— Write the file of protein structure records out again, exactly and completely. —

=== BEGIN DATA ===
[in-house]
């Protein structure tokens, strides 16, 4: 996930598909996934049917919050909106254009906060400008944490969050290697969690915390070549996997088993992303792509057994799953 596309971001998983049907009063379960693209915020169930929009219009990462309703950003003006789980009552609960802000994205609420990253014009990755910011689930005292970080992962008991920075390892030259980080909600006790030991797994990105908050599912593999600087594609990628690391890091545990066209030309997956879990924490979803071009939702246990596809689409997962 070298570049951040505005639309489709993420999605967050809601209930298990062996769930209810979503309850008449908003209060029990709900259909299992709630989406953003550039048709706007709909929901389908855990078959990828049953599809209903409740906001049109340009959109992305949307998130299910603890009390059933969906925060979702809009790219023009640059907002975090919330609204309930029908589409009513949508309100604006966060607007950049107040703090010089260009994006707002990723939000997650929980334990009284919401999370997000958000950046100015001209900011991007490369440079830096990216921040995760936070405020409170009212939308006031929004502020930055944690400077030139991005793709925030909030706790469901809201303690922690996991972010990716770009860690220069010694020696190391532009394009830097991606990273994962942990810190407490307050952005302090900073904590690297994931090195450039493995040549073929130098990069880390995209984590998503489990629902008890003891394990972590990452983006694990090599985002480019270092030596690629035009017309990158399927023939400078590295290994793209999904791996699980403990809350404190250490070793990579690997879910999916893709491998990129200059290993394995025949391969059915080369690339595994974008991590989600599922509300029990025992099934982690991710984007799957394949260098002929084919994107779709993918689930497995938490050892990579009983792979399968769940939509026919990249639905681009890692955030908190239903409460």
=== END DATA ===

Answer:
[in-house]
């Protein structure tokens, strides 16, 4: 996930598909996934049917919050909106254009906060400008944490969050290697969690915390070549996997088993992303792509057994799953 596309971001998983049907009063379960693209915020169930929009219009990462309703950003003006789980009552609960802000994205609420990253014009990755910011689930005292970080992962008991920075390892030259980080909600006790030991797994990105908050599912593999600087594609990628690391890091545990066209030309997956879990924490979803071009939702246990596809689409997962 070298570049951040505005639309489709993420999605967050809601209930298990062996769930209810979503309850008449908003209060029990709900259909299992709630989406953003550039048709706007709909929901389908855990078959990828049953599809209903409740906001049109340009959109992305949307998130299910603890009390059933969906925060979702809009790219023009640059907002975090919330609204309930029908589409009513949508309100604006966060607007950049107040703090010089260009994006707002990723939000997650929980334990009284919401999370997000958000950046100015001209900011991007490369440079830096990216921040995760936070405020409170009212939308006031929004502020930055944690400077030139991005793709925030909030706790469901809201303690922690996991972010990716770009860690220069010694020696190391532009394009830097991606990273994962942990810190407490307050952005302090900073904590690297994931090195450039493995040549073929130098990069880390995209984590998503489990629902008890003891394990972590990452983006694990090599985002480019270092030596690629035009017309990158399927023939400078590295290994793209999904791996699980403990809350404190250490070793990579690997879910999916893709491998990129200059290993394995025949391969059915080369690339595994974008991590989600599922509300029990025992099934982690991710984007799957394949260098002929084919994107779709993918689930497995938490050892990579009983792979399968769940939509026919990249639905681009890692955030908190239903409460």